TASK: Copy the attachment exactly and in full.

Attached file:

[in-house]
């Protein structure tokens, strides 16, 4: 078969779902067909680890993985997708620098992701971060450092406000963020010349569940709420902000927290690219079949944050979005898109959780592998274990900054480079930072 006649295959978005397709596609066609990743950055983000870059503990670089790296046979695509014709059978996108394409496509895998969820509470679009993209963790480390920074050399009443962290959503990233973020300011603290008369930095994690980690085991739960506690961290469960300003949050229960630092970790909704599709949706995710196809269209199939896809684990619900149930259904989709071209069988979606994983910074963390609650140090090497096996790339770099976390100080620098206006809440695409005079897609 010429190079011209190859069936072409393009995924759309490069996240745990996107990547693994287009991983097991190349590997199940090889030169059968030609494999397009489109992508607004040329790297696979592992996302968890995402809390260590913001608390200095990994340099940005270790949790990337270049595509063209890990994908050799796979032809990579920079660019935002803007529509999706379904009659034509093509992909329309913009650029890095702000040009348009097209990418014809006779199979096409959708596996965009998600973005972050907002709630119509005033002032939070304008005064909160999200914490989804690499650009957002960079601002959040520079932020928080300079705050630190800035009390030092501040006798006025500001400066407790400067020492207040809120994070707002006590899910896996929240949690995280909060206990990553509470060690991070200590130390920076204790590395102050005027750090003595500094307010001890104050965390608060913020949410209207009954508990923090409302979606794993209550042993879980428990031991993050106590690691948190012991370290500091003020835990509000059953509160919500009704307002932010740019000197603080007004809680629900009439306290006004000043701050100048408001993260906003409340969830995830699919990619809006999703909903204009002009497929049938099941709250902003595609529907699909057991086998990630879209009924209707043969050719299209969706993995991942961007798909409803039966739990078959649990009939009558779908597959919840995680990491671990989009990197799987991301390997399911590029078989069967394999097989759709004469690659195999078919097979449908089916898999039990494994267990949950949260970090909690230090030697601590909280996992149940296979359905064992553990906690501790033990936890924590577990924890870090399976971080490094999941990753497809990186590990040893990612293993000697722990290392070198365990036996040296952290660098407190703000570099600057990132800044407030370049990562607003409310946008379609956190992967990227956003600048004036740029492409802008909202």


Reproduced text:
[in-house]
């Protein structure tokens, strides 16, 4: 078969779902067909680890993985997708620098992701971060450092406000963020010349569940709420902000927290690219079949944050979005898109959780592998274990900054480079930072 006649295959978005397709596609066609990743950055983000870059503990670089790296046979695509014709059978996108394409496509895998969820509470679009993209963790480390920074050399009443962290959503990233973020300011603290008369930095994690980690085991739960506690961290469960300003949050229960630092970790909704599709949706995710196809269209199939896809684990619900149930259904989709071209069988979606994983910074963390609650140090090497096996790339770099976390100080620098206006809440695409005079897609 010429190079011209190859069936072409393009995924759309490069996240745990996107990547693994287009991983097991190349590997199940090889030169059968030609494999397009489109992508607004040329790297696979592992996302968890995402809390260590913001608390200095990994340099940005270790949790990337270049595509063209890990994908050799796979032809990579920079660019935002803007529509999706379904009659034509093509992909329309913009650029890095702000040009348009097209990418014809006779199979096409959708596996965009998600973005972050907002709630119509005033002032939070304008005064909160999200914490989804690499650009957002960079601002959040520079932020928080300079705050630190800035009390030092501040006798006025500001400066407790400067020492207040809120994070707002006590899910896996929240949690995280909060206990990553509470060690991070200590130390920076204790590395102050005027750090003595500094307010001890104050965390608060913020949410209207009954508990923090409302979606794993209550042993879980428990031991993050106590690691948190012991370290500091003020835990509000059953509160919500009704307002932010740019000197603080007004809680629900009439306290006004000043701050100048408001993260906003409340969830995830699919990619809006999703909903204009002009497929049938099941709250902003595609529907699909057991086998990630879209009924209707043969050719299209969706993995991942961007798909409803039966739990078959649990009939009558779908597959919840995680990491671990989009990197799987991301390997399911590029078989069967394999097989759709004469690659195999078919097979449908089916898999039990494994267990949950949260970090909690230090030697601590909280996992149940296979359905064992553990906690501790033990936890924590577990924890870090399976971080490094999941990753497809990186590990040893990612293993000697722990290392070198365990036996040296952290660098407190703000570099600057990132800044407030370049990562607003409310946008379609956190992967990227956003600048004036740029492409802008909202």